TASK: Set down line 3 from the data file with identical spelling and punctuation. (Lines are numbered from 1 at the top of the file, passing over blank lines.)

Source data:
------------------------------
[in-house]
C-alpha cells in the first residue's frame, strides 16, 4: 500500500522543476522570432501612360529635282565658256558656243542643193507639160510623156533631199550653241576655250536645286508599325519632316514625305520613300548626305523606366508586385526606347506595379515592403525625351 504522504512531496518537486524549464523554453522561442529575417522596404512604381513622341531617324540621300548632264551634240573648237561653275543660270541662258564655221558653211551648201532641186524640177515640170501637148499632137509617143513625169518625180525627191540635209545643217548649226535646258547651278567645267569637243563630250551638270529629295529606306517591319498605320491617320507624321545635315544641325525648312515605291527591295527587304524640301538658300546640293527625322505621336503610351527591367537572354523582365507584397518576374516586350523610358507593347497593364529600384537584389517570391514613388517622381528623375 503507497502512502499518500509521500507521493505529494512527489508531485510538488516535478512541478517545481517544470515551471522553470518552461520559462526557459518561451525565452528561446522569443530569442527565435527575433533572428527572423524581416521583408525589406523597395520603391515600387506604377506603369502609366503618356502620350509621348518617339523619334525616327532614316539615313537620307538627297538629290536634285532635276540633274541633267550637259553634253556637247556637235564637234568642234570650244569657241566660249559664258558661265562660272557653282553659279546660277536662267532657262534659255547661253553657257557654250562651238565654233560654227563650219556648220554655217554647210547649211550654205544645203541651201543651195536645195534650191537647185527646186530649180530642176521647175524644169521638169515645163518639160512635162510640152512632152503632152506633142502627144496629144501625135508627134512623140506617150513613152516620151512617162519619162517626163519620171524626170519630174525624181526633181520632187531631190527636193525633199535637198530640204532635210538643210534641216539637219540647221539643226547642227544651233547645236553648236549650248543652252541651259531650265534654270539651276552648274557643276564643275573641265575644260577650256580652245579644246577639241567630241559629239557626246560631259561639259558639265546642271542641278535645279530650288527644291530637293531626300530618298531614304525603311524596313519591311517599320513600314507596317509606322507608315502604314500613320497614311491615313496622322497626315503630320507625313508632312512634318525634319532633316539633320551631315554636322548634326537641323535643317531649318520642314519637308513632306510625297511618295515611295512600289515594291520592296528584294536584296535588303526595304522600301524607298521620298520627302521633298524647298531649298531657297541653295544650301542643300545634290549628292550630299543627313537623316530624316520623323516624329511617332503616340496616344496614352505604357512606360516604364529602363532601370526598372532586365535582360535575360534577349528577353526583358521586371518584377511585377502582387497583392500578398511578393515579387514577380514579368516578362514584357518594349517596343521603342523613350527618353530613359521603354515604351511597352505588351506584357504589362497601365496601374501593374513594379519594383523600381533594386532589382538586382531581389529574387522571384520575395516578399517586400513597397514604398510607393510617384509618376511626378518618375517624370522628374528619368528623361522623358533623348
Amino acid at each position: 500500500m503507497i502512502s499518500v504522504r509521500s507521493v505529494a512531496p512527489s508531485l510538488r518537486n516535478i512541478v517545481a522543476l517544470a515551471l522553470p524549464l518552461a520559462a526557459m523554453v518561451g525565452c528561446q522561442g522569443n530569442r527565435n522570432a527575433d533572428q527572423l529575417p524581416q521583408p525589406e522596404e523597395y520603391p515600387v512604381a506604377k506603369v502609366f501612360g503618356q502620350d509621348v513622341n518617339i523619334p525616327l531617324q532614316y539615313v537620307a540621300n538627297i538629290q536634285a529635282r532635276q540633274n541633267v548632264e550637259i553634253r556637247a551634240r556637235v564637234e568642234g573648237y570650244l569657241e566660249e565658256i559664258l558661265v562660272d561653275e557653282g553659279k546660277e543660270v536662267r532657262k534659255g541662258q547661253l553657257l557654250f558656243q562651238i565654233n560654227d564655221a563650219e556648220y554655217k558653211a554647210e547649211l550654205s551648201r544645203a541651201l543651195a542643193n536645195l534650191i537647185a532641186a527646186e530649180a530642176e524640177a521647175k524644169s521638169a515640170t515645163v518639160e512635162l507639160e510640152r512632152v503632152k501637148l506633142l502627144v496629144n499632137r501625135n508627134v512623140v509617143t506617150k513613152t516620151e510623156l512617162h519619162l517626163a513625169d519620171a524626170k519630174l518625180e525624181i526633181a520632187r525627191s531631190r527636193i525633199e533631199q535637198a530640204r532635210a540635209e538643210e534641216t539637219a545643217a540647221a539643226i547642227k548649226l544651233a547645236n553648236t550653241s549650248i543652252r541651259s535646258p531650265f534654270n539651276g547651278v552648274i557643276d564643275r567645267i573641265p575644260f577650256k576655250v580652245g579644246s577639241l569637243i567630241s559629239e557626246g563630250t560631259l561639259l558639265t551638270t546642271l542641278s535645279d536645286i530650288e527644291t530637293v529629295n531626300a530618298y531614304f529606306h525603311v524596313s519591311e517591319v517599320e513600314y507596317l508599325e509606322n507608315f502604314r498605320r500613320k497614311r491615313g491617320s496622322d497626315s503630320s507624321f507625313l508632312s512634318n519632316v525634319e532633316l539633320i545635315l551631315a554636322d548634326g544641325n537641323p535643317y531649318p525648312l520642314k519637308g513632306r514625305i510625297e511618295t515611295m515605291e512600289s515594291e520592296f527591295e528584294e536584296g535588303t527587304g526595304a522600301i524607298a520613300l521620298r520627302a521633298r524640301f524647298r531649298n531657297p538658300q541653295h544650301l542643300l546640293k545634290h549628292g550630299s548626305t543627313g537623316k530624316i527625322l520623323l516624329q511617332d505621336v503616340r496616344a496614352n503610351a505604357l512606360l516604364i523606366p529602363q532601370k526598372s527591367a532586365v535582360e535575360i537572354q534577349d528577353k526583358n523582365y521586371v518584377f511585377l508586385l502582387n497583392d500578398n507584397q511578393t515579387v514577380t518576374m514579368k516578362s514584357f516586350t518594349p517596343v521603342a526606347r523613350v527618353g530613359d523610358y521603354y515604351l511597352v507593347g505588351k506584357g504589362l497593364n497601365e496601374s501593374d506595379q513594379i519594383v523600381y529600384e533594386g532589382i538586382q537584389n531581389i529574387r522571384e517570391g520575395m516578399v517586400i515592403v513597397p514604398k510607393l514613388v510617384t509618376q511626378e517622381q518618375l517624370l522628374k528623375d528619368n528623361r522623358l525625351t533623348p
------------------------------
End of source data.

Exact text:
Amino acid at each position: 500500500m503507497i502512502s499518500v504522504r509521500s507521493v505529494a512531496p512527489s508531485l510538488r518537486n516535478i512541478v517545481a522543476l517544470a515551471l522553470p524549464l518552461a520559462a526557459m523554453v518561451g525565452c528561446q522561442g522569443n530569442r527565435n522570432a527575433d533572428q527572423l529575417p524581416q521583408p525589406e522596404e523597395y520603391p515600387v512604381a506604377k506603369v502609366f501612360g503618356q502620350d509621348v513622341n518617339i523619334p525616327l531617324q532614316y539615313v537620307a540621300n538627297i538629290q536634285a529635282r532635276q540633274n541633267v548632264e550637259i553634253r556637247a551634240r556637235v564637234e568642234g573648237y570650244l569657241e566660249e565658256i559664258l558661265v562660272d561653275e557653282g553659279k546660277e543660270v536662267r532657262k534659255g541662258q547661253l553657257l557654250f558656243q562651238i565654233n560654227d564655221a563650219e556648220y554655217k558653211a554647210e547649211l550654205s551648201r544645203a541651201l543651195a542643193n536645195l534650191i537647185a532641186a527646186e530649180a530642176e524640177a521647175k524644169s521638169a515640170t515645163v518639160e512635162l507639160e510640152r512632152v503632152k501637148l506633142l502627144v496629144n499632137r501625135n508627134v512623140v509617143t506617150k513613152t516620151e510623156l512617162h519619162l517626163a513625169d519620171a524626170k519630174l518625180e525624181i526633181a520632187r525627191s531631190r527636193i525633199e533631199q535637198a530640204r532635210a540635209e538643210e534641216t539637219a545643217a540647221a539643226i547642227k548649226l544651233a547645236n553648236t550653241s549650248i543652252r541651259s535646258p531650265f534654270n539651276g547651278v552648274i557643276d564643275r567645267i573641265p575644260f577650256k576655250v580652245g579644246s577639241l569637243i567630241s559629239e557626246g563630250t560631259l561639259l558639265t551638270t546642271l542641278s535645279d536645286i530650288e527644291t530637293v529629295n531626300a530618298y531614304f529606306h525603311v524596313s519591311e517591319v517599320e513600314y507596317l508599325e509606322n507608315f502604314r498605320r500613320k497614311r491615313g491617320s496622322d497626315s503630320s507624321f507625313l508632312s512634318n519632316v525634319e532633316l539633320i545635315l551631315a554636322d548634326g544641325n537641323p535643317y531649318p525648312l520642314k519637308g513632306r514625305i510625297e511618295t515611295m515605291e512600289s515594291e520592296f527591295e528584294e536584296g535588303t527587304g526595304a522600301i524607298a520613300l521620298r520627302a521633298r524640301f524647298r531649298n531657297p538658300q541653295h544650301l542643300l546640293k545634290h549628292g550630299s548626305t543627313g537623316k530624316i527625322l520623323l516624329q511617332d505621336v503616340r496616344a496614352n503610351a505604357l512606360l516604364i523606366p529602363q532601370k526598372s527591367a532586365v535582360e535575360i537572354q534577349d528577353k526583358n523582365y521586371v518584377f511585377l508586385l502582387n497583392d500578398n507584397q511578393t515579387v514577380t518576374m514579368k516578362s514584357f516586350t518594349p517596343v521603342a526606347r523613350v527618353g530613359d523610358y521603354y515604351l511597352v507593347g505588351k506584357g504589362l497593364n497601365e496601374s501593374d506595379q513594379i519594383v523600381y529600384e533594386g532589382i538586382q537584389n531581389i529574387r522571384e517570391g520575395m516578399v517586400i515592403v513597397p514604398k510607393l514613388v510617384t509618376q511626378e517622381q518618375l517624370l522628374k528623375d528619368n528623361r522623358l525625351t533623348p